Global production of cars will increase by 3.0 percent this year, about in line with growth in 2011, the International Organization of Motor Vehicle Manufacturers forecast on Wednesday.
Last year, global vehicle production reached a record 80.1 million units, the organisation told a press conference at the Geneva Motor Show.
"After a dramatic fall in 2009 to 61.8 million units due to the crisis in 2008, world car production car has regained its growth rate," the president of the trade body, Patrick Blain, said.
Production in Europe was expected to fall in 2012, but Chinese output would rise by 8.0 percent, production in India by 14 percent and output in Japan would also rise.
Last year, vehicle production in Europe grew to a total of 17.7 million units, but this was still less than the volume in 2008 when the financial crisis hit, Blain said.
Production in China, the biggest car maker, slowed to 18.4 million units, after a spurt in 2009 and 2010. North American production totalled 13.5 million vehicles.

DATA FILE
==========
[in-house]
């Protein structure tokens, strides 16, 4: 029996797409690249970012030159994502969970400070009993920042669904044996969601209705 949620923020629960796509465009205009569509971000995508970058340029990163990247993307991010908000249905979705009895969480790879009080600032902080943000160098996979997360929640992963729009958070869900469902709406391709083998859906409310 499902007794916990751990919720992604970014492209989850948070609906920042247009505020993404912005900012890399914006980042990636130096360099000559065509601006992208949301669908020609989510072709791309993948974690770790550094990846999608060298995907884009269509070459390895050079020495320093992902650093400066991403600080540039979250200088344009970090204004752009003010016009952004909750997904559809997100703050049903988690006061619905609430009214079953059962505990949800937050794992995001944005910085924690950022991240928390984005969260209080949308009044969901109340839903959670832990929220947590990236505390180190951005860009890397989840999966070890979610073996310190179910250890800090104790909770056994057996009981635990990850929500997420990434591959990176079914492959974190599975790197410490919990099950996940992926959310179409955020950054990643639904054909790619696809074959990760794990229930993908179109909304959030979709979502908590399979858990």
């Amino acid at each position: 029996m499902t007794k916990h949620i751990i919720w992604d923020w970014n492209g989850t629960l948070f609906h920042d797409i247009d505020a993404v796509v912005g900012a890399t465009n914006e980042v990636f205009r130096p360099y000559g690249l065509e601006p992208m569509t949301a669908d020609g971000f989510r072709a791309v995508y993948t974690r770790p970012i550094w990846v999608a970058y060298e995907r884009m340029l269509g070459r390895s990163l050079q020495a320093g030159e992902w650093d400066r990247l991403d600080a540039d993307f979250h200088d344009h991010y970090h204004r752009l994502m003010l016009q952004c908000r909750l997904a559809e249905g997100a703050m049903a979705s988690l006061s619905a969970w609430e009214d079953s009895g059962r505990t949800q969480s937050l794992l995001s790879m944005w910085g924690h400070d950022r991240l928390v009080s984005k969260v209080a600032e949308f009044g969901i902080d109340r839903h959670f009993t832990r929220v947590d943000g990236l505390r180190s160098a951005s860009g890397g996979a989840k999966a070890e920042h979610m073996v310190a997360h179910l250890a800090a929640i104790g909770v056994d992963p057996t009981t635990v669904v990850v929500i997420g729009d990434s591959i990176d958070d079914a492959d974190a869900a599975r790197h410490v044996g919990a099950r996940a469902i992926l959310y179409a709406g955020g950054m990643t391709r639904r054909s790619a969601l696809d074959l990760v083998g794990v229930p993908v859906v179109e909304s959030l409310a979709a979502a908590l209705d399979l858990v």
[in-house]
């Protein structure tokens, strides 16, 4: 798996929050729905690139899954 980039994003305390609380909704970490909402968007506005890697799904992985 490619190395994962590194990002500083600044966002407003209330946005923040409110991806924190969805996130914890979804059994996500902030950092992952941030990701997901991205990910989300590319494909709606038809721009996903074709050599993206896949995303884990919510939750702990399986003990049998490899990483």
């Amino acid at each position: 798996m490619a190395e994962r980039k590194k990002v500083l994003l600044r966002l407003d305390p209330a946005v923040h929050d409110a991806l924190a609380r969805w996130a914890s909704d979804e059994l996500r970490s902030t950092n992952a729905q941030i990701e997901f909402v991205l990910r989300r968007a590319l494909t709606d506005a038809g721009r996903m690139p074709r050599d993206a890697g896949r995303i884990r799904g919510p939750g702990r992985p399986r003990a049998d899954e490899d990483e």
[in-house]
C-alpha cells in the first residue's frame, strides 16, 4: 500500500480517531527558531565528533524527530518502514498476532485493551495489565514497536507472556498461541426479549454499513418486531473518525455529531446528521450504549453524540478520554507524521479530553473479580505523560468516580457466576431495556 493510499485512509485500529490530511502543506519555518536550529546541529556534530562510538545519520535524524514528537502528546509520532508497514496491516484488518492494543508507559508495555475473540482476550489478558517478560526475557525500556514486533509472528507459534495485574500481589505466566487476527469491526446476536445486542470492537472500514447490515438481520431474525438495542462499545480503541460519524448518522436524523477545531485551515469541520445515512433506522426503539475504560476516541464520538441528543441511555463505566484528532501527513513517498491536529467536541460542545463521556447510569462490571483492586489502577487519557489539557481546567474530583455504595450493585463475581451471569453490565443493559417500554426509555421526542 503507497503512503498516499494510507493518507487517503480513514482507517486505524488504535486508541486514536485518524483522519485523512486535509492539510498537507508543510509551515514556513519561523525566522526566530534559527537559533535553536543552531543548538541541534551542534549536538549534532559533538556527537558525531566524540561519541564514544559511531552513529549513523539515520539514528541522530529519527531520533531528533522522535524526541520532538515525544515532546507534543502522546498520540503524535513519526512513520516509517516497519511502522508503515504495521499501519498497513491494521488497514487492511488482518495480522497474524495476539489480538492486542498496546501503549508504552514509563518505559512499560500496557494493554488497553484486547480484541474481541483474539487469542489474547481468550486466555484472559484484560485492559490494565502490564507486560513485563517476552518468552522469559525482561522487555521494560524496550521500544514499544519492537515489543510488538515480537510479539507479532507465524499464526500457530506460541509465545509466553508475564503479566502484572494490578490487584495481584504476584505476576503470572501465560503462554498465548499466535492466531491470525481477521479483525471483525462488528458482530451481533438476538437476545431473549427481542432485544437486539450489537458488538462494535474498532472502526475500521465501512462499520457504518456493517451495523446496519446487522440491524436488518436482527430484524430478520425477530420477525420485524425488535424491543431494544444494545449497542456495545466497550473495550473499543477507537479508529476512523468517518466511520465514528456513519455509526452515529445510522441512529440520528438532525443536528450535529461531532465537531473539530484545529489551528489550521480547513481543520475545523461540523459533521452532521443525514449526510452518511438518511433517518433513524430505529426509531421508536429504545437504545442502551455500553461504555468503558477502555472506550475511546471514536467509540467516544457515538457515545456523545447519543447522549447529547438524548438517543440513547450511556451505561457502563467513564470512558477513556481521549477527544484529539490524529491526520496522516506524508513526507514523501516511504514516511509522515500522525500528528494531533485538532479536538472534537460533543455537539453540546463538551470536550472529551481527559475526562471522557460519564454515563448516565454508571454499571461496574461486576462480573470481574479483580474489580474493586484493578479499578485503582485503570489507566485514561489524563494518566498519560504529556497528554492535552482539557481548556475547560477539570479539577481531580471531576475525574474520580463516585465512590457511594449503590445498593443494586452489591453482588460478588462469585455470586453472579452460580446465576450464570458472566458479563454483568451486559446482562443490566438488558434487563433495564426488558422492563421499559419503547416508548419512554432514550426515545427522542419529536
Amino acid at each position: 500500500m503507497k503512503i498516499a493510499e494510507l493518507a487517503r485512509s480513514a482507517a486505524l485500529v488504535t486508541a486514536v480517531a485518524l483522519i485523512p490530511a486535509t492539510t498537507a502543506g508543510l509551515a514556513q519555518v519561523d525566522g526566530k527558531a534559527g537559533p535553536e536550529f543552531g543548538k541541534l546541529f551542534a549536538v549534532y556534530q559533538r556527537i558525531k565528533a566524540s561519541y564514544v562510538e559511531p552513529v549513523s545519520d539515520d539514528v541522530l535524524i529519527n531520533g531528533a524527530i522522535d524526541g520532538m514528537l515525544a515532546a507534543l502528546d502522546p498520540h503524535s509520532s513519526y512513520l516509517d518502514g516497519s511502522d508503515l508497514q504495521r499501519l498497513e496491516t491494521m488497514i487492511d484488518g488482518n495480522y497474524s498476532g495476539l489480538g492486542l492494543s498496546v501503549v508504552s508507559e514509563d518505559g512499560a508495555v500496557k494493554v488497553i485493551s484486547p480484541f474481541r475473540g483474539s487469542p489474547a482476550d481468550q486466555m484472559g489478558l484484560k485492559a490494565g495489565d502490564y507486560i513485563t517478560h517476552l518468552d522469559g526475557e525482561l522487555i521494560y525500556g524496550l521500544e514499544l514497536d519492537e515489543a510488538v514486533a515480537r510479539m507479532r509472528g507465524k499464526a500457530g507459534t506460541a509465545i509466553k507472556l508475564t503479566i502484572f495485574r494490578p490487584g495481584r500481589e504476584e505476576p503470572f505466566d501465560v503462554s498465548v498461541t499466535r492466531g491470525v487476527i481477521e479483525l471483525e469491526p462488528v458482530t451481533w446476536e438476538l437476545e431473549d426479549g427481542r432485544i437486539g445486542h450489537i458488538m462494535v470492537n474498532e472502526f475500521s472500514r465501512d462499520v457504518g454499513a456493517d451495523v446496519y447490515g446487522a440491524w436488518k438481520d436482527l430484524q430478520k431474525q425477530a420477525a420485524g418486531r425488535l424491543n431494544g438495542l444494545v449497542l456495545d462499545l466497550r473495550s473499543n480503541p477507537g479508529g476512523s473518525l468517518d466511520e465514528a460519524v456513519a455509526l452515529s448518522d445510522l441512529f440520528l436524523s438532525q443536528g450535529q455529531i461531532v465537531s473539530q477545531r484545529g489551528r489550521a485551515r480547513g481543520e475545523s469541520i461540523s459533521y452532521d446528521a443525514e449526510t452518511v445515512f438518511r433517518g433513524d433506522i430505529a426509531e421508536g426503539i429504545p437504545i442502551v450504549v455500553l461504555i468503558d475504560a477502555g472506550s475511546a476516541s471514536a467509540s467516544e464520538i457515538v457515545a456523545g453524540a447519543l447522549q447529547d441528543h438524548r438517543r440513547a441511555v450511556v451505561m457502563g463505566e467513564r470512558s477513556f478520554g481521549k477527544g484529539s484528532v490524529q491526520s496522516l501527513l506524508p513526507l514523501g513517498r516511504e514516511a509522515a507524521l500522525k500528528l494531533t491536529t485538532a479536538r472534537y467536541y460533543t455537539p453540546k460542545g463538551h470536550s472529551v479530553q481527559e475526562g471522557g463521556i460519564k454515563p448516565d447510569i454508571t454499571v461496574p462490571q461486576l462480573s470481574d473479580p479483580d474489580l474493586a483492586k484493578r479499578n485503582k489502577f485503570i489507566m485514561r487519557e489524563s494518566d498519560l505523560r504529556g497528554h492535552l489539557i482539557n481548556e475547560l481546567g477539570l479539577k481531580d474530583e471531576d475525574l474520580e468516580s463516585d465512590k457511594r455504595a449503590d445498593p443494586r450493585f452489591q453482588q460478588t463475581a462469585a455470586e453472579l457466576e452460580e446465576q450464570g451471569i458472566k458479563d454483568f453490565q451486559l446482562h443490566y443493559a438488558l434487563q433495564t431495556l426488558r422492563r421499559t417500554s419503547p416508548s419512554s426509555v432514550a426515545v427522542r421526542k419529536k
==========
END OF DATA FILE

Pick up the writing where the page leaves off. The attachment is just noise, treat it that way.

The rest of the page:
Japanese production also fell, owing mainly to the effects of a massive earth quake and tsunami.
Forecasting that overall, global car producers would raise output by 3.0 percent in 2012, the organisation said it expected a slowdown "in some countries" but that factories would be opened in countries such as Russia, Morocco and Brazil.
These overall figures were slightly lower than those estimated by the German auto industry, which expects the global car market to grow by 4.0 percent this year.
The auto market in Europe has begun the year on a weak note, largely because of uncertainty arising from the debt crisis.
In February, new car registrations declined in most European countries except for Germany where they were stable.
They fell by 2.5 percent in Britain, 2.1 percent in Spain and plunged 18.94 percent in Italy and 20.2 percent in France.